College Football's Greatest Traditional Rivalries

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College Football's Greatest Traditional Rivalries
Kevin C. Cox/Getty Images

These slides have not been arranged into any exact order of greatest-to-least or least-to-greatest. They have been selected as representatives of the most important rivalries in college football. There will undoubtedly be debate about what was left out. 

In these 10, there are too many great rivalries to subject them to a ranked score based on artistic merit. Besides, I do not have the East German judge or the French judge to cheat on someone's behalf and thus legitimize the results. 

I may be preaching to the choir here, as the saying goes, but I hope "outsiders" take notice. I think the virtues of college athletics bear repeating to the largest number possible, almost like a manifesto. 

College football is not professional football. And if it is merely the farm system for the professionals—as so many cynics and critics indict it for being—then it is the only under-league to put on a better show than the act above it. 

College football is not the blanket corporate product of the NFL, where the only thing discernible between the presentations around the country, television or in person, is the weather late in the season.

I have been around some, and the game day experience at an NFL stadium is nearly interchangeable with its next closest brethren, with few exceptions. Green Bay, Kansas City, Pittsburgh and New Orleans—rural teams, except for the latter, with immense pride and history, except for the latter—can claim something of the spirit of a Saturday at a college football game. 

New Orleans made the list because of the music of the place, and because the local color and food and culture of that ancient river settlement set it apart.  

This is because college football remains intensely regional. It looks and sounds and smells different everywhere you go. The game is different, the emphasis between offense and defense, the stakes each conferences plays for, change with the time zones and the points on the compass.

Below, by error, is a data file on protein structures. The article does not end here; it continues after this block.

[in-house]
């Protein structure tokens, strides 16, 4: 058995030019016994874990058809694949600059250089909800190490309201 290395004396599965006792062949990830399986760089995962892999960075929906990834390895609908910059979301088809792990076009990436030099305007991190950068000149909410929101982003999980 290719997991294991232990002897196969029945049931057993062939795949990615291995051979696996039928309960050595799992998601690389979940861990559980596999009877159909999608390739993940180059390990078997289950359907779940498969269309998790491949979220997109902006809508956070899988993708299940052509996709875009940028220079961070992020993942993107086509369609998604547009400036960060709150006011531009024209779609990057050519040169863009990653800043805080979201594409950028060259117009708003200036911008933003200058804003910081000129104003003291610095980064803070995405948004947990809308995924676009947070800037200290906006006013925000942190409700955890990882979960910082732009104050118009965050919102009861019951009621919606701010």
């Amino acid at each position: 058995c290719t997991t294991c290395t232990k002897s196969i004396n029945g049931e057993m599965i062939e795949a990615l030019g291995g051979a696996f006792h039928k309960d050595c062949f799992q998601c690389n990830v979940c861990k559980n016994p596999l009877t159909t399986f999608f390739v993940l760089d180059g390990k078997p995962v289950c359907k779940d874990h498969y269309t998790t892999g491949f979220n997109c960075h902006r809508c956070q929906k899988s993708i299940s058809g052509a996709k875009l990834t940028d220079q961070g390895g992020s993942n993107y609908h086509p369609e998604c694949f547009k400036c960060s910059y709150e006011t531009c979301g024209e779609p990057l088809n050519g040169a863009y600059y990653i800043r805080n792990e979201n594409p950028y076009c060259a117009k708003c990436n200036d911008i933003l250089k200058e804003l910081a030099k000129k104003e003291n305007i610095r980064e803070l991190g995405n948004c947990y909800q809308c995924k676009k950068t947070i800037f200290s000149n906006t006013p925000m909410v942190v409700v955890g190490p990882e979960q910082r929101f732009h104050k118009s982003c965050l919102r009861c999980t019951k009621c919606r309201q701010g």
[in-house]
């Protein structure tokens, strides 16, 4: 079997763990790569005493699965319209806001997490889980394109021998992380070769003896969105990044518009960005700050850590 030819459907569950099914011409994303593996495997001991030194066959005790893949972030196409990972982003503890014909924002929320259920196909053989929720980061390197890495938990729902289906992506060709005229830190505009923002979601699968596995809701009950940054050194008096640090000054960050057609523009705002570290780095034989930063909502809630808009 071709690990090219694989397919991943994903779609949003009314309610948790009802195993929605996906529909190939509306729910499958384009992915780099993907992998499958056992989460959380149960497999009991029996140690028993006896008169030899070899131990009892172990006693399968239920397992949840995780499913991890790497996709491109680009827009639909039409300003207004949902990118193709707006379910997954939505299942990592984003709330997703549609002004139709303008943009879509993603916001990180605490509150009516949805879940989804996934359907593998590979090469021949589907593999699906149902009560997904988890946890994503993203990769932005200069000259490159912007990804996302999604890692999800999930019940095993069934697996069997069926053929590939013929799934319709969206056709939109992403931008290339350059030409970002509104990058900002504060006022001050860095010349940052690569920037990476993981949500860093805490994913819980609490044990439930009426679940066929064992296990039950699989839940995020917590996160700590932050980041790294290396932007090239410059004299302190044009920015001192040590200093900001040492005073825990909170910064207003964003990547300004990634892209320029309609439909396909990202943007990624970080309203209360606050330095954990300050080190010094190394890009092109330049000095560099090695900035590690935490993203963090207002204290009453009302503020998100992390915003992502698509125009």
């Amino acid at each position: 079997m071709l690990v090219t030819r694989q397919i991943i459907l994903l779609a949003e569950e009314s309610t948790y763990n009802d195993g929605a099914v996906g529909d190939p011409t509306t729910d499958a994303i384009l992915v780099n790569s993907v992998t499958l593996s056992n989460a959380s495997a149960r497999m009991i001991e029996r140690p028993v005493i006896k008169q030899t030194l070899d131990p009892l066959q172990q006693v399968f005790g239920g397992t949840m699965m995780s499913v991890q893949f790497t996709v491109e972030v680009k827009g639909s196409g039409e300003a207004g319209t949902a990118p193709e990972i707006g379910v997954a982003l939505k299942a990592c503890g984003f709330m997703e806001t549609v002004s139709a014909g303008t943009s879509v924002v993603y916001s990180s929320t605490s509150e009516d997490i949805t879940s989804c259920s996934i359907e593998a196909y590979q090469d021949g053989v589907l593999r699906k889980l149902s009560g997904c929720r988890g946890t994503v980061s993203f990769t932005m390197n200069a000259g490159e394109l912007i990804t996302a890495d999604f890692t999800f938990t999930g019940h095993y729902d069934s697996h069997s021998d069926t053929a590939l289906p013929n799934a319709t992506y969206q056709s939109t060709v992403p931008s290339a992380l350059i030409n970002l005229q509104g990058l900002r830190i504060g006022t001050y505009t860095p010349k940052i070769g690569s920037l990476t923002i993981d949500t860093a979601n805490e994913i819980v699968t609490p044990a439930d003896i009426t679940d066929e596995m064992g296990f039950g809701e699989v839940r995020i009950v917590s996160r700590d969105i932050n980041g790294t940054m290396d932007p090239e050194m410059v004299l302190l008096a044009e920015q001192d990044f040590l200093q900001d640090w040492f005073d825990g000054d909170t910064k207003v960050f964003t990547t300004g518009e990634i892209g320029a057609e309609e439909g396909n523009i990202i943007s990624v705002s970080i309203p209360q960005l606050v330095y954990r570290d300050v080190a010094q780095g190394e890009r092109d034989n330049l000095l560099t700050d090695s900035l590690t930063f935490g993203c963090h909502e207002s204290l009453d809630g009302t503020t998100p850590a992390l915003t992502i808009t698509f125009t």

No one would claim, for example, that having oysters, boiled lobster and crab with cold local beer on a boat floating on Lake Washington, Seattle, looking at the vaunted decks of Husky Stadium and waiting for the afternoon game to begin, was anything like having gumbo, suckling pig and fried alligator at Baton Rouge on the fields in front of Tiger Stadium waiting for the sun to set and the madness to begin.  

So there is also something in college athletics for the geography enthusiast, special places with unique ways of enjoying life that might go barely noticed otherwise. Towns and cities like Corvallis, Berkeley, Fayetteville,South Bend, Tuscaloosa,Gainesville, Chapel Hill, Happy Valley, to name but a few. 

And what person, once they've experienced it, prefers watching football without the pulsing back-beat of the bass drum and the sharp snap of the snare? The beat that carries a college football game through its courses.

And there is real kinship in the silver tongues of the trumpets and the big brass sound of the band paying the fight song as a stadium filled with say, 103,000 people, sings along. 

College football certainly is an almost primal gathering, primitive in its basic tribal aspect. An afternoon watching the ritualized cheers, listening to the rhythmic chants, seeing the strange moves will convince the outsider there is some kind of atavism to the game. But it is done out of pure enthusiasm, which is contagious.  

It is also an aspirational game, played by the young, who are still on their journey and not arrived at their destination, making it a romantic undertaking. It is played, mostly, with the special passion, enthusiasm and pure love of the game that people in their late teenage years and early 20s have. 

It is also played for pride in a university, its uniform, its traditions, its stadium and fans, and for one another—passions often passed down through a family over generations. It is played, most of all, for memories. 

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